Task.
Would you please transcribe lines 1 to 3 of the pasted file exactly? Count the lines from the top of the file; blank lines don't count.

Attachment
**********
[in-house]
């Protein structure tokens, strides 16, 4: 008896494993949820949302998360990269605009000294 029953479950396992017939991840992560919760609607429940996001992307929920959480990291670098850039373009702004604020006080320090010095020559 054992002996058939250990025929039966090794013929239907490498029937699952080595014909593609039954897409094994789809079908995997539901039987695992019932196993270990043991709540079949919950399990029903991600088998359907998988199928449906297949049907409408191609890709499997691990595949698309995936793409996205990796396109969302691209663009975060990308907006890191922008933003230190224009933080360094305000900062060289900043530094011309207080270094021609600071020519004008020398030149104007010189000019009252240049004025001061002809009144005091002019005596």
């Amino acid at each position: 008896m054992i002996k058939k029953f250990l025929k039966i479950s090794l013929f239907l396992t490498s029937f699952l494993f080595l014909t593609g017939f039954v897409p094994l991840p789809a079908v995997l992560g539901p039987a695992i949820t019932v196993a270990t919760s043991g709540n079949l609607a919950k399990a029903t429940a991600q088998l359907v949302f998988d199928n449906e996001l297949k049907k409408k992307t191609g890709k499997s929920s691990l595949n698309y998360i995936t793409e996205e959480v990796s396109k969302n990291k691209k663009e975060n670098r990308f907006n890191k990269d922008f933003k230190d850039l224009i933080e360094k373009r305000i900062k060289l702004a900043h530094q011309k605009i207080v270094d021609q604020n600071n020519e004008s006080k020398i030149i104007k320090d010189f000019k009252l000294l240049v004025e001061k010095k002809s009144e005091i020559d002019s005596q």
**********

[in-house]
């Protein structure tokens, strides 16, 4: 008896494993949820949302998360990269605009000294 029953479950396992017939991840992560919760609607429940996001992307929920959480990291670098850039373009702004604020006080320090010095020559 054992002996058939250990025929039966090794013929239907490498029937699952080595014909593609039954897409094994789809079908995997539901039987695992019932196993270990043991709540079949919950399990029903991600088998359907998988199928449906297949049907409408191609890709499997691990595949698309995936793409996205990796396109969302691209663009975060990308907006890191922008933003230190224009933080360094305000900062060289900043530094011309207080270094021609600071020519004008020398030149104007010189000019009252240049004025001061002809009144005091002019005596």
């Amino acid at each position: 008896m054992i002996k058939k029953f250990l025929k039966i479950s090794l013929f239907l396992t490498s029937f699952l494993f080595l014909t593609g017939f039954v897409p094994l991840p789809a079908v995997l992560g539901p039987a695992i949820t019932v196993a270990t919760s043991g709540n079949l609607a919950k399990a029903t429940a991600q088998l359907v949302f998988d199928n449906e996001l297949k049907k409408k992307t191609g890709k499997s929920s691990l595949n698309y998360i995936t793409e996205e959480v990796s396109k969302n990291k691209k663009e975060n670098r990308f907006n890191k990269d922008f933003k230190d850039l224009i933080e360094k373009r305000i900062k060289l702004a900043h530094q011309k605009i207080v270094d021609q604020n600071n020519e004008s006080k020398i030149i104007k320090d010189f000019k009252l000294l240049v004025e001061k010095k002809s009144e005091i020559d002019s005596q």